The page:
significantly from the production of other malt
           beverages and beer. In producing flavored
           malt beverages, brewers brew a fermented
           base of beer from malt and other brewing
           materials. Brewers then treat this base using a
           variety of processes in order to remove malt
           beverage character from the base. For
           example, they remove the color, bitterness,
           and taste generally associated with beer, ale,
           porter, stout, and other malt beverages. This
           leaves a base product to which brewers add
           various flavors, which typically contain
           distilled spirits, to achieve the desired taste
           profile and alcohol level.

70 Fed. Reg. 195.

       The TTB also found that most of the alcohol in FMBs is not
derived from fermentation of malt and grain. Instead, most of the
alcohol in these products is derived from distilled spirits contained
in added alcohol flavors. In its analysis, TTB found that over 75%
of the alcohol in almost all FMBs studied (105 of 114) was derived
from distilled spirits and in some cases the percentage derived from
distilled spirits constituted more than 99% of the alcohol in the


       1
        (...continued)
Alcoholic energy drinks, including Miller Brewing Co.’s Spark’s and
Anheuser-Busch’s Bud Extra (formerly B to the E) and Tilt also may be
FMBs.
Gen. 47]                                                                  49

FMB. In contrast, distilled spirits flavors constituted 50% or less of
the overall alcohol in only 4 of the 114 products TTB studied. Id.

     Finally, the TTB found that most FMBs contain very little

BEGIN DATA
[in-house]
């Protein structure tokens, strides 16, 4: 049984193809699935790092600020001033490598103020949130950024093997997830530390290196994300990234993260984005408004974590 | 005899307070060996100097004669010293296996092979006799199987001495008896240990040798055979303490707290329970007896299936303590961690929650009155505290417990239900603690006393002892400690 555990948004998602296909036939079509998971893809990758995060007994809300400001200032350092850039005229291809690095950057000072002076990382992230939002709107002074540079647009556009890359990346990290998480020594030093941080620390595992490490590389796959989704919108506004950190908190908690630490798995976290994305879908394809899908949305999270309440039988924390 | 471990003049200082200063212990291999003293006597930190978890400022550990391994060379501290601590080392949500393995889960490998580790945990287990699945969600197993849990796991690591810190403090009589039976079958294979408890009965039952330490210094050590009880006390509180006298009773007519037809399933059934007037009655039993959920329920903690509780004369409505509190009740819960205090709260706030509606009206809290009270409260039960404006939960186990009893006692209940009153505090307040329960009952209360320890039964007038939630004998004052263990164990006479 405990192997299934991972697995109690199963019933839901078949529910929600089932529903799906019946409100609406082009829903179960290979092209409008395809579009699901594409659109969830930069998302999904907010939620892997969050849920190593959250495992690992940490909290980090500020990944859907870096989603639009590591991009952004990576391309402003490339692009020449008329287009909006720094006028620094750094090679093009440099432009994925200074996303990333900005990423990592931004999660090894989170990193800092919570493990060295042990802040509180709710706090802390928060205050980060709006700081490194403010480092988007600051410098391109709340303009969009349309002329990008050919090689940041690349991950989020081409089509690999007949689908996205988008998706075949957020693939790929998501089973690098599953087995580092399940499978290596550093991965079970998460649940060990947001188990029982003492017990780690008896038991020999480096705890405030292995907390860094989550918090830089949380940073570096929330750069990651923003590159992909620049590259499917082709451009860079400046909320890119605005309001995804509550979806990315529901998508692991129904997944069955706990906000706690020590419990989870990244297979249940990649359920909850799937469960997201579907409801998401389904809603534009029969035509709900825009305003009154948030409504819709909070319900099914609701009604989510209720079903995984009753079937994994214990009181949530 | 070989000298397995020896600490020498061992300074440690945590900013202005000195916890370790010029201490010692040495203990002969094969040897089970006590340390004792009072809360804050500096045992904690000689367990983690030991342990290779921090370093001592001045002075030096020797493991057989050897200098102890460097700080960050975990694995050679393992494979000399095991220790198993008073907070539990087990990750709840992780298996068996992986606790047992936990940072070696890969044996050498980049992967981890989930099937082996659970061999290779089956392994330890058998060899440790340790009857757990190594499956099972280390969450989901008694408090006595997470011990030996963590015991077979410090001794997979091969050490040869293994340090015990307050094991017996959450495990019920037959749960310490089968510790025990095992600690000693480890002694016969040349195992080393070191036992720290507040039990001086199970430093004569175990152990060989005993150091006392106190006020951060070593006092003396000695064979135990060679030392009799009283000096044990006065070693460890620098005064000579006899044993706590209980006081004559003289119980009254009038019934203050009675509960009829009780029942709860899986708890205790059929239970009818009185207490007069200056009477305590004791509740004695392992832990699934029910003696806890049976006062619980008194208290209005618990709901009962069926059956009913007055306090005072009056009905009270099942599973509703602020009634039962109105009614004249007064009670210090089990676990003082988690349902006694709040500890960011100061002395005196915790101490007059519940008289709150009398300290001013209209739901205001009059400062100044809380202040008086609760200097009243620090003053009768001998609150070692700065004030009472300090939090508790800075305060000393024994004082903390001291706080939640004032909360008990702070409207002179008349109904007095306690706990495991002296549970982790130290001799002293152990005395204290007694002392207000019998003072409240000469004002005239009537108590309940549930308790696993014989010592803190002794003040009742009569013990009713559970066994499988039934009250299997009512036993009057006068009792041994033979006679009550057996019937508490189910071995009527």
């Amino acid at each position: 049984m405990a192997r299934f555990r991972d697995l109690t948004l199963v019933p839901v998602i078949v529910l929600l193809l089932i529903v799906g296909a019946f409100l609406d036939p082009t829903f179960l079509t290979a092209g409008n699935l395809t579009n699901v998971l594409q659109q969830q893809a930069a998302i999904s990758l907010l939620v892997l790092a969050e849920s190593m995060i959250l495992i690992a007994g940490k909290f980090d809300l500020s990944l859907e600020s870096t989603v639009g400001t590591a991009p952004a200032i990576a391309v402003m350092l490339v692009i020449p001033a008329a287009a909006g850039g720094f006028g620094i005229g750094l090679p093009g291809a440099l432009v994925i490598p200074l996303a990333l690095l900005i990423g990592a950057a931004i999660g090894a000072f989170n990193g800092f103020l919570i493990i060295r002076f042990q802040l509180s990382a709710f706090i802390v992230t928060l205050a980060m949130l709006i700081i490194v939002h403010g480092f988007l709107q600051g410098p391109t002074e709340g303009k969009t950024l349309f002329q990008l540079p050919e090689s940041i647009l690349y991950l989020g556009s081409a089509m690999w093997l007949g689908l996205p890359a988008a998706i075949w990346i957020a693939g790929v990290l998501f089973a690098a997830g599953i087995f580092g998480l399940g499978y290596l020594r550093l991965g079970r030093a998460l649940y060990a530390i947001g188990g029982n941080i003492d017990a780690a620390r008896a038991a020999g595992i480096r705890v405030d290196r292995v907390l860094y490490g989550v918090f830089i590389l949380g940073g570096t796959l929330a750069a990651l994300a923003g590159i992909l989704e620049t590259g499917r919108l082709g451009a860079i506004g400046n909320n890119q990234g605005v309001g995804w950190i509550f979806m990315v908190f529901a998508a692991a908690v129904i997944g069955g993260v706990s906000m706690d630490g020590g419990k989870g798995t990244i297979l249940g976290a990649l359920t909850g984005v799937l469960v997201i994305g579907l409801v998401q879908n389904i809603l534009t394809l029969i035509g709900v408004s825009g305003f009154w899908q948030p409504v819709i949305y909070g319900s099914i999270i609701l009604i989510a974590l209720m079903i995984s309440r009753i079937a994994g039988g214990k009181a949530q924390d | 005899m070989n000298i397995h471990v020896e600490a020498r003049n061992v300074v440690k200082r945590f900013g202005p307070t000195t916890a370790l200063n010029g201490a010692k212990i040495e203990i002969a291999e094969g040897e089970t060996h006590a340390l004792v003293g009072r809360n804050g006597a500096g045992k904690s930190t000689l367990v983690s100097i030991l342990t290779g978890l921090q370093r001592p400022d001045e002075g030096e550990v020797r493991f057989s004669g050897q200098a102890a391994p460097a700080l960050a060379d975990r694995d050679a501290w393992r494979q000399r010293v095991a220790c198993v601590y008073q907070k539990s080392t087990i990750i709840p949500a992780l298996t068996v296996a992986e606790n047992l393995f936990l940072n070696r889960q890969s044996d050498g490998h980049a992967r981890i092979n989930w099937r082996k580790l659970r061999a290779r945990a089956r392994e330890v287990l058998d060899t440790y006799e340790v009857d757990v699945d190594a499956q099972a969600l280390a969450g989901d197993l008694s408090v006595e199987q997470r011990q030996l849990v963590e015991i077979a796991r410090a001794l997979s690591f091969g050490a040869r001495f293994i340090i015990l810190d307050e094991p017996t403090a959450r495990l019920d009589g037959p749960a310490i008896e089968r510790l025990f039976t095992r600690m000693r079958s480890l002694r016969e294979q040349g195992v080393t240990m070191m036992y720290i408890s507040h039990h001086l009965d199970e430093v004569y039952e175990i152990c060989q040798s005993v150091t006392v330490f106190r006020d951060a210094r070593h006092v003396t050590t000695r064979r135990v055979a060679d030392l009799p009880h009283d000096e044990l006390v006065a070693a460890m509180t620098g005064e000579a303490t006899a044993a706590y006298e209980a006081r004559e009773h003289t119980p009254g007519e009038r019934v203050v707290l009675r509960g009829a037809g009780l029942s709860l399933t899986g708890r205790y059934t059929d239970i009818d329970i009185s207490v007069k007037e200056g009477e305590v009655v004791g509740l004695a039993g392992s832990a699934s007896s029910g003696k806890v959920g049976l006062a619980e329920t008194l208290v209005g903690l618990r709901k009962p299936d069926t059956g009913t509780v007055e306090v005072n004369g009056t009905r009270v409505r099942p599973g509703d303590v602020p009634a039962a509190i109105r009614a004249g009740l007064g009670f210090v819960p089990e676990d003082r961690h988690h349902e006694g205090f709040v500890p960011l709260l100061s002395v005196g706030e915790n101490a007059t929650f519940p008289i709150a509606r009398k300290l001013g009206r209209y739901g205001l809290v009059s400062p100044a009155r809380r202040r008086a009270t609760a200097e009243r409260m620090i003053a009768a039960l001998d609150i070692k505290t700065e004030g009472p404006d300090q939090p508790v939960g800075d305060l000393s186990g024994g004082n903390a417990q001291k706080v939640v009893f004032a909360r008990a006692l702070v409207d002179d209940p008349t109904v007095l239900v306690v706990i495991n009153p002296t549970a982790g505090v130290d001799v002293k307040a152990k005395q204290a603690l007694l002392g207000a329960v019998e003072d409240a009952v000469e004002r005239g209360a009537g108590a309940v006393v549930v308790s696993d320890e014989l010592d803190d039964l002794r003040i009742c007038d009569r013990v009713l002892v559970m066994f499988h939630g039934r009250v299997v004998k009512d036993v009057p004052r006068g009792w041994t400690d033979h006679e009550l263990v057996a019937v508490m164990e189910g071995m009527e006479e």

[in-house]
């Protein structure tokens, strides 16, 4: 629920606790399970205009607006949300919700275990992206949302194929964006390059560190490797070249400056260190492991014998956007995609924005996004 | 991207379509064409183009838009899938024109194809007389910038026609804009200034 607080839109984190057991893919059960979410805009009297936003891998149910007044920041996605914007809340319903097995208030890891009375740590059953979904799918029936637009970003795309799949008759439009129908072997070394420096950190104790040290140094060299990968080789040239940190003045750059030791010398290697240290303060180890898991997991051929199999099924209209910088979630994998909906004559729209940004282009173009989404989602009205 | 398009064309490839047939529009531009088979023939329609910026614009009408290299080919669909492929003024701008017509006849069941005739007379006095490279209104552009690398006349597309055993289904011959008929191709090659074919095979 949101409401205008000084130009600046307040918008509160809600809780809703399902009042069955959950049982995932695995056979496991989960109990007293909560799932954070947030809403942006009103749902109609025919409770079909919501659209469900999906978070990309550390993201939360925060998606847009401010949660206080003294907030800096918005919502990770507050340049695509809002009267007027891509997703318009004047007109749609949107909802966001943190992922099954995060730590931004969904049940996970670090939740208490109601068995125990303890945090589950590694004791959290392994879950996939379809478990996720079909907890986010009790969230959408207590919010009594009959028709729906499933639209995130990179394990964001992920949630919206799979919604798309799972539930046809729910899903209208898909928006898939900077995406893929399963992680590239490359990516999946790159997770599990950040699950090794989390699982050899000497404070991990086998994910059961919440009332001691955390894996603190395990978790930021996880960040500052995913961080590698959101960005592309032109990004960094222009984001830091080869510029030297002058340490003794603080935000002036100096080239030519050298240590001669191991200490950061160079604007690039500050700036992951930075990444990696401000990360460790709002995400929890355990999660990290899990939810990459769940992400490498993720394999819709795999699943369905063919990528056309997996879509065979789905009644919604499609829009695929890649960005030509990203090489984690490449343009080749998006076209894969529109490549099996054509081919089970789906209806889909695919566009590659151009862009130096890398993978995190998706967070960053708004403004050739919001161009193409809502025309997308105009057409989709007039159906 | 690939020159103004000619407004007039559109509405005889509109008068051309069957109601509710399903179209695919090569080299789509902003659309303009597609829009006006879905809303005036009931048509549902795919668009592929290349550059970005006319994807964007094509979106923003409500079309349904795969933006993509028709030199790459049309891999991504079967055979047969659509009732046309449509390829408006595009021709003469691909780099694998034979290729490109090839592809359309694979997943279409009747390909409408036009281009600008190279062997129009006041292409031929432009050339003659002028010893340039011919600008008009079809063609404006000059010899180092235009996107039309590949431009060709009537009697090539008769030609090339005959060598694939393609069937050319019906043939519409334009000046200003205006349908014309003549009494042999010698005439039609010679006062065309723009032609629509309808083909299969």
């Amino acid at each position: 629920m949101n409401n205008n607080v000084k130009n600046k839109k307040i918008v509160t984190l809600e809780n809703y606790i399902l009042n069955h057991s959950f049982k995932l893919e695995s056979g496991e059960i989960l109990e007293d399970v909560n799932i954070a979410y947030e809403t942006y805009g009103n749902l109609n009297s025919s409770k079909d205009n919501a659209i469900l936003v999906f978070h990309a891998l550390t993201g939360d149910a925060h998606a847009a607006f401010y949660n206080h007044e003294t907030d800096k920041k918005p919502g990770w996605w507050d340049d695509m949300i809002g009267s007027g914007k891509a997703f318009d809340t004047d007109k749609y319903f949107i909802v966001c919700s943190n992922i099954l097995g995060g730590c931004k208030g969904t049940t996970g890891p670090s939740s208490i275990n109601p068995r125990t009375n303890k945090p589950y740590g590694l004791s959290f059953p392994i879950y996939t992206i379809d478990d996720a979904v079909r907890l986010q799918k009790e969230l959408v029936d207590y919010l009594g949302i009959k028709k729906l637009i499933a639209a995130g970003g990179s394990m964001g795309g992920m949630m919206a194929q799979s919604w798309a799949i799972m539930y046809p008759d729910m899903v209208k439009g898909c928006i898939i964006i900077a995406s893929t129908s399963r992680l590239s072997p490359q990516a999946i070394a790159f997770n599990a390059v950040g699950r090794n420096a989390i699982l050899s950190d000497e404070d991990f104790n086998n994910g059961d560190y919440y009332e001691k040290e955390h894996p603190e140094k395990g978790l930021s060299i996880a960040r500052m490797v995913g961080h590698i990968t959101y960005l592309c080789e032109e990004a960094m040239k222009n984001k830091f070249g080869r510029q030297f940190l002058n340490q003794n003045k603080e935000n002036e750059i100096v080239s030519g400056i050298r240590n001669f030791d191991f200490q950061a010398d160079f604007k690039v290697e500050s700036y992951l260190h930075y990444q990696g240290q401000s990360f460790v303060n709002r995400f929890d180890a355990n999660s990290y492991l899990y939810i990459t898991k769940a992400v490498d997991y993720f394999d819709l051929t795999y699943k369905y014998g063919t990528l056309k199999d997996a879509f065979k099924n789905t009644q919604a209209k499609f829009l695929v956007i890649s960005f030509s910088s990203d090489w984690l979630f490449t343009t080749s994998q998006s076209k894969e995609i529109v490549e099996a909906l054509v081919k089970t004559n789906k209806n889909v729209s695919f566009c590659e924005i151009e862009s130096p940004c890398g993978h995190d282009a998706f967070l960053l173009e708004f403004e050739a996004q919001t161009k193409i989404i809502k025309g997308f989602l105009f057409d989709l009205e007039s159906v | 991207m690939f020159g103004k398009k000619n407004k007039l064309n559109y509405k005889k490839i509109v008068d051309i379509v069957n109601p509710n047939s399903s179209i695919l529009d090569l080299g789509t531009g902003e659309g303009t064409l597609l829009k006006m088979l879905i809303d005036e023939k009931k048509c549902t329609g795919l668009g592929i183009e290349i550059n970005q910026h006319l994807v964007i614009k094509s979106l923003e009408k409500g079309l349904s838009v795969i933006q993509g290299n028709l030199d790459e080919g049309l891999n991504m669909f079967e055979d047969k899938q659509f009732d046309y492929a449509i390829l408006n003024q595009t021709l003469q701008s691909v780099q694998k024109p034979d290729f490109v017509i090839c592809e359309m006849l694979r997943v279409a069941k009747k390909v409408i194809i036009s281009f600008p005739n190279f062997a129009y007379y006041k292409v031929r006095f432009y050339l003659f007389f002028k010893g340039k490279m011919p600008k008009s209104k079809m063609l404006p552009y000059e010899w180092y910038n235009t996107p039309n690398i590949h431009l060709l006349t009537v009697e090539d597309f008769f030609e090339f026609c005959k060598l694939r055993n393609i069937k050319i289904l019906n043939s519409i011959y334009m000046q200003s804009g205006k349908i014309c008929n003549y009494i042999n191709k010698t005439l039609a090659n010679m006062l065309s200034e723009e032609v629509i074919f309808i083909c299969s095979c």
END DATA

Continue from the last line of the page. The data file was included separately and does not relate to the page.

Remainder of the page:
actual beer base. It determined that 95 of the 114 FMBs in the study
contained 0-25% fermented beer base, 4 contained 26-50%, and 15
contained 51% or more fermented beer base. Id.2




        2
          The TTB and its predecessor agency, the Bureau of Alcohol,
Tobacco and Firearms (“ATF”), have made various determinations
concerning FMBs for purposes of federal laws governing the taxation,
labeling, and advertising of alcoholic beverages.

       In 1996, the ATF determined that malt beverages, as defined under
the Federal Alcohol Administration Act, 27 U.S.C. §211(a)(7), may only
contain alcohol which is the result of alcoholic fermentation at the
brewery. ATF Ruling 96-1. In March 2003, TTB initiated rulemaking on
Notice No. 4, which would have permitted alcoholic malt beverages to
derive up to one-half of one percent (0.5%) of total alcohol by volume
from the addition of distilled spirits. 68 Fed. Reg. 14292 (March 24,
2003), corrected at 68 Fed. Reg. 15119 (March 28, 2003). In January
2005, TTB issued a final rule, effective January 3, 2006, adopting a so-
called “51/49" standard. This means that FMBs with no more than 6%